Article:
This paper examines an experience I had in a group dynamic that did not go well. The group was tasked with a rush project and the members of the group were not prepared professionally or personally to meet the demand. The result was a complete failure, but looking back on it I can see why it failed. This paper will describe the experience, discuss it from multiple points of view, and show what could be done to turn a similar situation into a success the next time around.
We were a team of five: Paul was the group leader; Bishop was from sales; I was heading the social media team; Carlos was from product development; Dodd was from HR; and Michelle was from PR. Each of us had worked together in the past, so we were familiar with one another; however, on this occasion we were meeting together for the first time under stressful circumstances. Management was under pressure to get a new product to market by the end of the month—and no one was ready for this project.
Paul was clearly uncomfortable with being put in this position. He had plans to take the end of the month off for a vacation and now those plans had been shelved. I had achieved some success with my social media team but there was chatter among some that we weren’t doing a good job of controlling the narrative at times and too many negative reviews were allowed to remain for too long on our feeds. Carlos was uncertain that the product would be ready in time. Dodd was leaving for another company in two weeks so had no real vested interest in anything that happened here. Michelle felt betrayed by management over an earlier issue so had no incentive to work with us on this project; plus, she had personal issues and did not have time to work overtime for us on this.
We had one week to come up with a strategy to get our new product to market and get demand for it to a high level.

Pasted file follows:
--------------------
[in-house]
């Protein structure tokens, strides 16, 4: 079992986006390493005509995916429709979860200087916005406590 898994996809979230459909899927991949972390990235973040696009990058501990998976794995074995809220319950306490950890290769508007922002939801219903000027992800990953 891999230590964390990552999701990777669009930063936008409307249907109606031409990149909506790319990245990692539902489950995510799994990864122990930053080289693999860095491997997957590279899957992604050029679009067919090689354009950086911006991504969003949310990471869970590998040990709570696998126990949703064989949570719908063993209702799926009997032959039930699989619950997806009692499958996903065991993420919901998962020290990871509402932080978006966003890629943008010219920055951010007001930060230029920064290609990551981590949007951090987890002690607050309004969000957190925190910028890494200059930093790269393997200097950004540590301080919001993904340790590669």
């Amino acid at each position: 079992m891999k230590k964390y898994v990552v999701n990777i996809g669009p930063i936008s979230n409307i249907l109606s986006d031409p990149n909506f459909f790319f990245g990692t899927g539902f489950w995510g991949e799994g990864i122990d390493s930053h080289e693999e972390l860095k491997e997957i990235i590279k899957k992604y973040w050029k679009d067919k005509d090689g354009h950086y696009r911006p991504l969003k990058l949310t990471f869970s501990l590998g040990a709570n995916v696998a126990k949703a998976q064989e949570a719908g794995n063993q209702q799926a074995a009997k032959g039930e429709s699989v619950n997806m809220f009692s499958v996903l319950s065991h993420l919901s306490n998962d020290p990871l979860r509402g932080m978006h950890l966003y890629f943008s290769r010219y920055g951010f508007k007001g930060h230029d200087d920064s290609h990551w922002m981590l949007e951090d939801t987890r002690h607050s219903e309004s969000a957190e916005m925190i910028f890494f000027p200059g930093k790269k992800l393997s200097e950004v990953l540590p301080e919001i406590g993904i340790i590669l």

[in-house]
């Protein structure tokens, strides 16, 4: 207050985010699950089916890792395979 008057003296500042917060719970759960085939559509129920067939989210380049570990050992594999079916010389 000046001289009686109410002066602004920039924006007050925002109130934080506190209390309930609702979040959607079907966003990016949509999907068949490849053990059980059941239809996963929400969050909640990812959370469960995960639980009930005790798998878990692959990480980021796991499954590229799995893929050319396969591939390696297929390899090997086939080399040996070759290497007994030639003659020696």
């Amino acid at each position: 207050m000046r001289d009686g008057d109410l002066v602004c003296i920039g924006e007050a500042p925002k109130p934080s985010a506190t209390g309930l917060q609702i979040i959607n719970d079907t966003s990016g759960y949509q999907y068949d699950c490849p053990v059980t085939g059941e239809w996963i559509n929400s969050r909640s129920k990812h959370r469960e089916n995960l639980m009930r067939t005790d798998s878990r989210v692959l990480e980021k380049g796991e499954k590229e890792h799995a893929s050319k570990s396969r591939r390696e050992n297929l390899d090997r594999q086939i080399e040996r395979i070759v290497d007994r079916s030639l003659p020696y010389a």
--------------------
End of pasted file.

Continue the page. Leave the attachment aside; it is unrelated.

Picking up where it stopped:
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Given that there was serious strain within out group, we got off to a rocky fight, with Michelle storming out of the first meeting after feeling insulted by Paul. Dodd demonstrated a great deal of indifference and Carlos was unenthusiastic about taking news back to his department that they would all have to be working late over the next four weeks. The project ending up stalling and taking not one but four months to finish—and the whole time management was unhappy.
I behaved somewhat upbeat because to be honest I was not under a lot of pressure. I had to handle the social media coverage, but I felt my time was doing well and we had the figures to prove it. The others on the team were facing different issues. Michelle had personal and professional issues that really needed to be addressed—but they weren’t being addressed and the added pressure of this project just made it that much harder for her to contribute. Dodd had basically checked out because he was leaving in two weeks for a new job—so it did not even make sense for him to be in the group and he stated as much to all us individually. Bishop was frustrated by the group’s lack of cohesion: coming from sales, he was used to individuals acting like professionals when push came to shove and he was put off by our group’s lack of focus. Paul demonstrated little leadership as he was still upset about losing his vacation time and he let his emotions get in the way of his better judgment. He really needed to get us focused and when Bishop tried to bring focus,….....
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